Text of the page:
Friday, May 5, 2017
S.C. Takes Restrictive View of Anti-SLAPP Law
Says Motion Must Be Directly Hinged to Speech or Petitioning Activity;
Communications Leading Up to Denial of Tenure Won’t Suffice
By a MetNews Staff Writer
The California Supreme Court yesterday issued a unanimous decision that will pare the number of anti-SLAPP motions that are granted, holding that protected speech or petitioning activity forming the basis for the motion may not be tangential to the action.
Justice Kathryn Werdegar wrote:
“[A] claim is not subject to a motion to strike simply because it contests an action or decision that was arrived at following speech or petitioning activity, or that was thereafter communicated by means of speech or petitioning activity. Rather, a claim may be struck only if the speech or petitioning activity itself is the wrong complained of, and not just evidence of liability or a step leading to some different act for which liability is asserted.”
The case arose from an action filed by Sungho Park, whose national origin is Korean. He sued the Board of Trustees of the California State University for allegedly denying him tenure on its faculty based on his ethnicity.
Judge Rico’s Rulings
Cal State brought an anti-SLAPP motion in Los Angeles Superior Court, arguing that communications leading up to the decision to deny tenure were protected. Judge Richard E. Rico denied the motion, holding that “the gravamen of the complaint was not defendant’s communicative conduct in denying plaintiff tenure or his grievance.”
He said Park’s action “was based on the act of denying plaintiff tenure based on national origin,” noting:
“Plaintiff could have omitted the allegations regarding communicative acts or filing a grievance and still state the same claims.”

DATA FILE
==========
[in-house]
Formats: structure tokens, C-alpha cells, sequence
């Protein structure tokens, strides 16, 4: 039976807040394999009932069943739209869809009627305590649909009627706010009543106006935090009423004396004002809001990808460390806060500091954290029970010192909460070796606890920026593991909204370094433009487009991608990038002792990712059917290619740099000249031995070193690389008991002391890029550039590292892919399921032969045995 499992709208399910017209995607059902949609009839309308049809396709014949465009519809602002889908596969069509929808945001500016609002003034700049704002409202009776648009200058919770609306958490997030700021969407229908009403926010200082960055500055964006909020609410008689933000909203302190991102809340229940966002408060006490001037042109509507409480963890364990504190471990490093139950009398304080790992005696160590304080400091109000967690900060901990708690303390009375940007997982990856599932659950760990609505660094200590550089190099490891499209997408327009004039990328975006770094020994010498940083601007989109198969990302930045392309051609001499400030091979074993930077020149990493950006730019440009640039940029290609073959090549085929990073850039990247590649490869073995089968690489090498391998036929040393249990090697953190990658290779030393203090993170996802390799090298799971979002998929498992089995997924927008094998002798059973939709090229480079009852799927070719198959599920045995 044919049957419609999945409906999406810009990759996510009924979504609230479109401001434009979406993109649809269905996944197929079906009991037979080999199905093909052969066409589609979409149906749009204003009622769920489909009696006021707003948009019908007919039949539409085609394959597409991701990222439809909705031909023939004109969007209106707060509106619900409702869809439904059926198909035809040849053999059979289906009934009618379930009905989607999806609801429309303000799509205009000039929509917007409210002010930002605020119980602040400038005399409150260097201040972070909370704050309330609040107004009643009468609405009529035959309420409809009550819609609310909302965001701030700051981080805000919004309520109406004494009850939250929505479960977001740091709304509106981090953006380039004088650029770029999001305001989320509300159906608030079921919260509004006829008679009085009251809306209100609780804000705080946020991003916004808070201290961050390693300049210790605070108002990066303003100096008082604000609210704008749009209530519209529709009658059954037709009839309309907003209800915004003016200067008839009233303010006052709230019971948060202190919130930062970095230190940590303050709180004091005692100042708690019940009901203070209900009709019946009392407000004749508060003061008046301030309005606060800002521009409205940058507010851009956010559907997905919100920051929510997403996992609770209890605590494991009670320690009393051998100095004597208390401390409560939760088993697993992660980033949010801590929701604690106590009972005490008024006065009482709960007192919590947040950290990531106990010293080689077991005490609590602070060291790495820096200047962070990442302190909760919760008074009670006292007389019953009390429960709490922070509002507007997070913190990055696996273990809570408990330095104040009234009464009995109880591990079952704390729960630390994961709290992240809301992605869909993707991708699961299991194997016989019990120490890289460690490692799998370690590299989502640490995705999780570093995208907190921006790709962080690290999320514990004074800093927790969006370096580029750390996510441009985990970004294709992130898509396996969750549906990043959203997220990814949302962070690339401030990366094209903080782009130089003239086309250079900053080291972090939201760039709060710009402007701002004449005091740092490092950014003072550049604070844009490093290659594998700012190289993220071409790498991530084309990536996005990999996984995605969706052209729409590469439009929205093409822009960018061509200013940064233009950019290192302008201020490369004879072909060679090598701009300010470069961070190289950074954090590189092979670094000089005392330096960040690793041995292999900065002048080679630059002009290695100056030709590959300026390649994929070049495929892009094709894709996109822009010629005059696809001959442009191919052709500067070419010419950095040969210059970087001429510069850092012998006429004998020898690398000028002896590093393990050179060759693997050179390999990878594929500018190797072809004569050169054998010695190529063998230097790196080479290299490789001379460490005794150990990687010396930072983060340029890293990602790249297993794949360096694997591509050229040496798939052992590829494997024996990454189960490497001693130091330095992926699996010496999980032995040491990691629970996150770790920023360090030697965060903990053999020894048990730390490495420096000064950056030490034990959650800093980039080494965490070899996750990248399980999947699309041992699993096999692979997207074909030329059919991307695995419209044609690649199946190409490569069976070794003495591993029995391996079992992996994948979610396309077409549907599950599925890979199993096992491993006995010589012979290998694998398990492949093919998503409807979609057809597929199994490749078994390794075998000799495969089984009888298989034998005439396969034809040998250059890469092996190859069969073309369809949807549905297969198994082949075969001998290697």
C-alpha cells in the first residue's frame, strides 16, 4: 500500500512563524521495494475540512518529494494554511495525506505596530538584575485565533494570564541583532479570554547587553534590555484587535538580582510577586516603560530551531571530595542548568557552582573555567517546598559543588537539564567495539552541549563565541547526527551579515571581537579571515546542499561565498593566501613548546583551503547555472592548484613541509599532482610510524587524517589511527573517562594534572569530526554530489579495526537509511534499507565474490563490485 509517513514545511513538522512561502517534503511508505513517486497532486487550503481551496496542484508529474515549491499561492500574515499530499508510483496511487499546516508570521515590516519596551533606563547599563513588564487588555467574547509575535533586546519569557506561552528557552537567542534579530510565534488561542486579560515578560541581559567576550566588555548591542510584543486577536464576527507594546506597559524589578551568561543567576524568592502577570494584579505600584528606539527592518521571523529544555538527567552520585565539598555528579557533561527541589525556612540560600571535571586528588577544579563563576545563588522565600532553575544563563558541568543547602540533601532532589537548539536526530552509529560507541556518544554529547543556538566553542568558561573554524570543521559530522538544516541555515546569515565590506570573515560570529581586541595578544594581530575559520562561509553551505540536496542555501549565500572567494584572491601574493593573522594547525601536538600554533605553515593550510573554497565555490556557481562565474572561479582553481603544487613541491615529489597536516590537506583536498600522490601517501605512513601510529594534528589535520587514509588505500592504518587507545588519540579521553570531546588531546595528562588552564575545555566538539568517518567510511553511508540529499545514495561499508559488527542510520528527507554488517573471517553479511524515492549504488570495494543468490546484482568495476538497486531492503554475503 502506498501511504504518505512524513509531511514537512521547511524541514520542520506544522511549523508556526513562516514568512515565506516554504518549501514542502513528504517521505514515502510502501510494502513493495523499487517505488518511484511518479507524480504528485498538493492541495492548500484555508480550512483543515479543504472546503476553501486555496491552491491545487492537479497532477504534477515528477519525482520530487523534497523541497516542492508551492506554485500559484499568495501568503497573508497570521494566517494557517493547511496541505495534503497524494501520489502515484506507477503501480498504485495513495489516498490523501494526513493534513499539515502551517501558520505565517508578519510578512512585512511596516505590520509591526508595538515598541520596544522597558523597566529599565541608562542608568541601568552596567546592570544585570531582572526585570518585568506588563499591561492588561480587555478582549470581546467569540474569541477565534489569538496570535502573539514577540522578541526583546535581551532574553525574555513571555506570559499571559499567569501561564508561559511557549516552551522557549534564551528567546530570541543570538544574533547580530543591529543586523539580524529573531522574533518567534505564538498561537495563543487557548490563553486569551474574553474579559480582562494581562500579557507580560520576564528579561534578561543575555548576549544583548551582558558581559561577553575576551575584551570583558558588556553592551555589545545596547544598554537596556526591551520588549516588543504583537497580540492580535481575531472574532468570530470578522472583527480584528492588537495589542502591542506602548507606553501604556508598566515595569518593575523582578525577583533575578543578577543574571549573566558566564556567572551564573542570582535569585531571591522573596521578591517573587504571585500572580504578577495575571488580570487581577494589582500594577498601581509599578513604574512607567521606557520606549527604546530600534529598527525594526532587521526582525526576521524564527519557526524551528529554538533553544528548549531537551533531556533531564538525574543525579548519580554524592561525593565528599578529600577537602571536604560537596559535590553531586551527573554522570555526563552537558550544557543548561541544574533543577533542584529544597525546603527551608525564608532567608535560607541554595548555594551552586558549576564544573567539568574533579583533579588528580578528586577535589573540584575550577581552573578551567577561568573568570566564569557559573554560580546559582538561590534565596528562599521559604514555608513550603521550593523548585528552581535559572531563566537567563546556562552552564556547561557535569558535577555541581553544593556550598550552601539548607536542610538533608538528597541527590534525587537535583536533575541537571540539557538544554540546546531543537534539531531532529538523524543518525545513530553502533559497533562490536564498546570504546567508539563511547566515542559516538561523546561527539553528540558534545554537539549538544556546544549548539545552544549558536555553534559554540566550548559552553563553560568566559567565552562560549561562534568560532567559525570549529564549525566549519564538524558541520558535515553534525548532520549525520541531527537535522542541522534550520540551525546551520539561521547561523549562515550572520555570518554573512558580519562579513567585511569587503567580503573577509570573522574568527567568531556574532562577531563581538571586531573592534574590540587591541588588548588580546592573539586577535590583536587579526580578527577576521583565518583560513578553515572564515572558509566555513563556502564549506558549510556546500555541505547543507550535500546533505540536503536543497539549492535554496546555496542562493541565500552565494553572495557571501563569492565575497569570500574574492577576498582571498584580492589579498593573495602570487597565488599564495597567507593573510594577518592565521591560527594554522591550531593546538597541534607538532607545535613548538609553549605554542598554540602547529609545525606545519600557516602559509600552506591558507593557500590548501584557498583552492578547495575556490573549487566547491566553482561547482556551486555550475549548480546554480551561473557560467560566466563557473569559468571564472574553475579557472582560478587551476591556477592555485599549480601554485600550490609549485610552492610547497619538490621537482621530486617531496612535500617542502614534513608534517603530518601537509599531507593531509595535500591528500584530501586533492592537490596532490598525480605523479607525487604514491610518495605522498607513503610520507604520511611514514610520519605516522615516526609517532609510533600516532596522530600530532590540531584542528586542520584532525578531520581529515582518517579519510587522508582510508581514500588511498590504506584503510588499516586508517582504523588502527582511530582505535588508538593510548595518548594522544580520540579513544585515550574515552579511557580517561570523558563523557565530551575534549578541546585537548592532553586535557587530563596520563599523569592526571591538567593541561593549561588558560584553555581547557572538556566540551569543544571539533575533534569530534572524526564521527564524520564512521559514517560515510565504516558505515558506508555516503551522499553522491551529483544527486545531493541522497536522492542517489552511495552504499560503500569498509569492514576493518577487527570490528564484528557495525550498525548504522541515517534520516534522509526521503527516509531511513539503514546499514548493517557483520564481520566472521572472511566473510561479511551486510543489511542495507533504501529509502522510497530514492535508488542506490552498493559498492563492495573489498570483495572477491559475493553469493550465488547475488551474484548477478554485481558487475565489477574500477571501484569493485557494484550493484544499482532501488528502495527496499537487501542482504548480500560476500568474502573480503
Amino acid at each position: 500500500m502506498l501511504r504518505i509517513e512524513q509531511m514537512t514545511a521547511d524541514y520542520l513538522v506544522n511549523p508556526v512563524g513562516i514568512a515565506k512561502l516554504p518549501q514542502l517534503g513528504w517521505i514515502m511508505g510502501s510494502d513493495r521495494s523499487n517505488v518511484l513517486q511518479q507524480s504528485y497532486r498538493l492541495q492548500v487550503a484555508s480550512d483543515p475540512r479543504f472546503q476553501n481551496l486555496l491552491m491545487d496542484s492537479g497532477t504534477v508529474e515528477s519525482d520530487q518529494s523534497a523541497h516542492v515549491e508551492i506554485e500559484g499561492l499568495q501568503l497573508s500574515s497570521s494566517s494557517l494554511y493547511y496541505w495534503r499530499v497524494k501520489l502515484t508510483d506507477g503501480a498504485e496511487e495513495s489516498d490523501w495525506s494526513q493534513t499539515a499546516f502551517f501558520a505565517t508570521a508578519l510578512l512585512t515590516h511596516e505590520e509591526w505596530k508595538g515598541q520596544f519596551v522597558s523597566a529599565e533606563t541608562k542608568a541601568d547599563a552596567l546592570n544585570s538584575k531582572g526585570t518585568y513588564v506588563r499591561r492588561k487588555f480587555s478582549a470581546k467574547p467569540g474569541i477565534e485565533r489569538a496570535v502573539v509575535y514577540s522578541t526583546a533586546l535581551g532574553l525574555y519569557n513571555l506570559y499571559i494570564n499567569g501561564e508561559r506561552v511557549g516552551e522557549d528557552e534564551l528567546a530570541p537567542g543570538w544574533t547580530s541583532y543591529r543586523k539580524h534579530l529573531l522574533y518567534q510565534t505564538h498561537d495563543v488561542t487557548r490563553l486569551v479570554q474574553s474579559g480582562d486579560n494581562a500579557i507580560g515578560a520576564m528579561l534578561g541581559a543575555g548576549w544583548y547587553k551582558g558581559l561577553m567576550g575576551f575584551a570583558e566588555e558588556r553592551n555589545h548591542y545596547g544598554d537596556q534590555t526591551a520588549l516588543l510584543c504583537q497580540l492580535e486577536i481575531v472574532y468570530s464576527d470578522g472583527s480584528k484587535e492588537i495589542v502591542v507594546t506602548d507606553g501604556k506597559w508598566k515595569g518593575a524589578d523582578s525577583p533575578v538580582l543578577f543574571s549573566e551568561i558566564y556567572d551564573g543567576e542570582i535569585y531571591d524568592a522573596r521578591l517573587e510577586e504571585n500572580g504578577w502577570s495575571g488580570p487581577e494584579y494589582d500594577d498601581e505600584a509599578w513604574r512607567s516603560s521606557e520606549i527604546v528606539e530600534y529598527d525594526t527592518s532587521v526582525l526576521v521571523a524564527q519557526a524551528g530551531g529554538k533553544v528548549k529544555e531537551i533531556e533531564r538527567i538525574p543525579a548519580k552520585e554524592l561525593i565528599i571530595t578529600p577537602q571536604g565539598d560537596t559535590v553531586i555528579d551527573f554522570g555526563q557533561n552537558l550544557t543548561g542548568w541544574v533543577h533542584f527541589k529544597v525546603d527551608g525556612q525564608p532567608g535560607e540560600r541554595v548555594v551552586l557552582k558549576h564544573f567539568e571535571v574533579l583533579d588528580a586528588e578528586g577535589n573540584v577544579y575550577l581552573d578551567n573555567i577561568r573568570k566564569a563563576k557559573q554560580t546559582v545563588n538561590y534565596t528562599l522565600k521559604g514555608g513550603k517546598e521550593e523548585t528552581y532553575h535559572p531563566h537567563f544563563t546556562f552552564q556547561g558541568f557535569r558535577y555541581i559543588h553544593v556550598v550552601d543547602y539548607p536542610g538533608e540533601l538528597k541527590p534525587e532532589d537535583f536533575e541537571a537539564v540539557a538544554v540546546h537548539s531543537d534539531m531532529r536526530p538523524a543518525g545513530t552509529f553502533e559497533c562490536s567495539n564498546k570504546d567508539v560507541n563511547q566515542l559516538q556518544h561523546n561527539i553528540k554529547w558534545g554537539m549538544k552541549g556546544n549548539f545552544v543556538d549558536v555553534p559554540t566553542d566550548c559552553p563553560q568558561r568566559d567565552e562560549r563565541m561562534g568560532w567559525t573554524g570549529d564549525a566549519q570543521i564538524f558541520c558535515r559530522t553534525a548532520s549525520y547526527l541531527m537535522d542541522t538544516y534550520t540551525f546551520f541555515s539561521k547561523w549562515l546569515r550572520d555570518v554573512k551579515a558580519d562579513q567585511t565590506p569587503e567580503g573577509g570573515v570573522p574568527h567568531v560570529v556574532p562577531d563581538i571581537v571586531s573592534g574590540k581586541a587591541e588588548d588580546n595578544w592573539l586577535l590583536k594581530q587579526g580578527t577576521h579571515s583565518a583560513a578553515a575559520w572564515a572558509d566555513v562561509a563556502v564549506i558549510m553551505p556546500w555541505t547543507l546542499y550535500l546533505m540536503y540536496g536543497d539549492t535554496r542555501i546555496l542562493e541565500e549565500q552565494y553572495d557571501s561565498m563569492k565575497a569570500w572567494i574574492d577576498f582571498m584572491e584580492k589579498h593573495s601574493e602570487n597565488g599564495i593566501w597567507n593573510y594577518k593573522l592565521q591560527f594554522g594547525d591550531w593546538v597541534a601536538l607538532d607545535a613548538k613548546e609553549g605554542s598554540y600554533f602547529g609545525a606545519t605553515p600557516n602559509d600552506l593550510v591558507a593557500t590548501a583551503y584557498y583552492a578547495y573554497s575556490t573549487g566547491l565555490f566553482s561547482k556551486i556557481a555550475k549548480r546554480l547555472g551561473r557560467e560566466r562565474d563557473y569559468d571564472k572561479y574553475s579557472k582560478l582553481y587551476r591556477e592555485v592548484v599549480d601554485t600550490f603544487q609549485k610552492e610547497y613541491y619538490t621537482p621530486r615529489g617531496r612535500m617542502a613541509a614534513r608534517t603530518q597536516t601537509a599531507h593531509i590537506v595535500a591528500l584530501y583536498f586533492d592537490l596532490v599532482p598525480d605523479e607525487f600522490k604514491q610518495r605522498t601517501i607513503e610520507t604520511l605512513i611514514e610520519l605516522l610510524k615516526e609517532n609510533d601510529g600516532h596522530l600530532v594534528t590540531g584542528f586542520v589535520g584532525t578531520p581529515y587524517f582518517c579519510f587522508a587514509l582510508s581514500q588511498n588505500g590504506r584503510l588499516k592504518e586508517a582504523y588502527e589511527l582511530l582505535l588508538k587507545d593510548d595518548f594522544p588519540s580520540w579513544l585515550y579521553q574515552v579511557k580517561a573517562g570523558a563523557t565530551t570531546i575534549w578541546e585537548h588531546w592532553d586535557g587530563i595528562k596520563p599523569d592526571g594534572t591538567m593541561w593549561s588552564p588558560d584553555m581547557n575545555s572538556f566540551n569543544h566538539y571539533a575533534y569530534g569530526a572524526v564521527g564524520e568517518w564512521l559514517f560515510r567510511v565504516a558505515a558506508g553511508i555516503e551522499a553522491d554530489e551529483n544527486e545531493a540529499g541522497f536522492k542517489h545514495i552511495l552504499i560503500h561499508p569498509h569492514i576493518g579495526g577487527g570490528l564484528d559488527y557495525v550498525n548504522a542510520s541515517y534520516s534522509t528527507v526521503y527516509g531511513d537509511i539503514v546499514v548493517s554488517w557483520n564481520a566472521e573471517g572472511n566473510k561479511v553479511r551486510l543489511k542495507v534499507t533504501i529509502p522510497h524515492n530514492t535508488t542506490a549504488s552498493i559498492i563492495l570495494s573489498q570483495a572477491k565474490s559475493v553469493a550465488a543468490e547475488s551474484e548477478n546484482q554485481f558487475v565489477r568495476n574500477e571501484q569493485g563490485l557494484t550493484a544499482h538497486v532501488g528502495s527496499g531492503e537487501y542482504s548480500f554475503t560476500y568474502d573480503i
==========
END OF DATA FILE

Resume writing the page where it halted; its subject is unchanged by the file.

The anti-SLAPP statute, Code of Civil Procedure §425.16, provides that a motion to strike must be based on the defendant’s free-speech or petitioning activity “in connection with a public issue.” Rico found that Cal State did not show “that the denial of tenure is an issue of public interest.”
Justice Collins’s Opinion
Div. Four of this district’s Court of Appeal reversed, in a 2-1 decision, on Sept. 1, 2015. Writing for the majority, Justice Audrey Collins declared that “the gravamen of the complaint arises from protected activity,” satisfying the first prong of the anti-SLAPP statute, and the case must be remanded for Rico to consider the second prong: whether Park could show “a reasonable probability of prevailing on the merits of his claims.”
Presiding Justice Norman Epstein dissented, saying:
“The tenure decision involves a process that necessarily requires communications and, in this case, formal written evaluations of the academic candidate. But reviewing courts must be careful not to conflate the process by which a decision is made with the ultimate governmental action itself.”
The action, he said, was “the decision to deny tenure to Professor Park, commenting:
“While the process which led to it may be protected by various privileges and immunities, the act itself is not a basis for application of the anti-SLAPP statute.”
High Court Reverses
The high court agreed with Rico and Epstein, reversing the Court of Appeal.
“The tenure decision may have been communicated orally or in writing, but that communication does not convert Park’s suit to one arising from such speech,” Werdegar wrote, expressly adopting Rico’s analysis that Park could have brought his acting without any reference to communications.
“We have no occasion to consider the scope of free speech protection for professors, the potential liberties at stake in a university’s choice of faculty,” the jurist said, declaring that “[w]e hold simply that the assertion the University’s hiring decision is a matter of public interest does not suffice to bring that decision within the scope of protected activity defined by” the anti-SLAPP statute.
The case is Park v. Board of Trustees of the California State University, 17 S.O.S. 2347.
Copyright 2017, Metropolitan News Company